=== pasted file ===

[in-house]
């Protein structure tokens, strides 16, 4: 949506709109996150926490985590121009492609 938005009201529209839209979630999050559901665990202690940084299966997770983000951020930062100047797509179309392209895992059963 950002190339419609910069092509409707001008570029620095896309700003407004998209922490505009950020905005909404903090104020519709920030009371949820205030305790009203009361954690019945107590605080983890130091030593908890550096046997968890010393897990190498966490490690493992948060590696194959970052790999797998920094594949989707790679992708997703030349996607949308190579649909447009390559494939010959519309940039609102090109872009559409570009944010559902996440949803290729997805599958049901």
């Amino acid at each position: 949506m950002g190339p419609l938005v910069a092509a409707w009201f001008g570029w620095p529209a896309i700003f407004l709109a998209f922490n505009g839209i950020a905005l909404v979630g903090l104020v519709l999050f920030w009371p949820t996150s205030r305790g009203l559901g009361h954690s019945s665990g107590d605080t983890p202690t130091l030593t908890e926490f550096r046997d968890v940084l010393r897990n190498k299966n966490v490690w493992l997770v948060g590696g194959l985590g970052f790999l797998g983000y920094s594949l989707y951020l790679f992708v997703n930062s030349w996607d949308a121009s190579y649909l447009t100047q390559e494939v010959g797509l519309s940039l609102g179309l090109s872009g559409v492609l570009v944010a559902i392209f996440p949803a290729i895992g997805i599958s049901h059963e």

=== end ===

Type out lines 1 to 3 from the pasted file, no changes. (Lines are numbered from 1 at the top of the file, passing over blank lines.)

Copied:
[in-house]
């Protein structure tokens, strides 16, 4: 949506709109996150926490985590121009492609 938005009201529209839209979630999050559901665990202690940084299966997770983000951020930062100047797509179309392209895992059963 950002190339419609910069092509409707001008570029620095896309700003407004998209922490505009950020905005909404903090104020519709920030009371949820205030305790009203009361954690019945107590605080983890130091030593908890550096046997968890010393897990190498966490490690493992948060590696194959970052790999797998920094594949989707790679992708997703030349996607949308190579649909447009390559494939010959519309940039609102090109872009559409570009944010559902996440949803290729997805599958049901």
């Amino acid at each position: 949506m950002g190339p419609l938005v910069a092509a409707w009201f001008g570029w620095p529209a896309i700003f407004l709109a998209f922490n505009g839209i950020a905005l909404v979630g903090l104020v519709l999050f920030w009371p949820t996150s205030r305790g009203l559901g009361h954690s019945s665990g107590d605080t983890p202690t130091l030593t908890e926490f550096r046997d968890v940084l010393r897990n190498k299966n966490v490690w493992l997770v948060g590696g194959l985590g970052f790999l797998g983000y920094s594949l989707y951020l790679f992708v997703n930062s030349w996607d949308a121009s190579y649909l447009t100047q390559e494939v010959g797509l519309s940039l609102g179309l090109s872009g559409v492609l570009v944010a559902i392209f996440p949803a290729i895992g997805i599958s049901h059963e």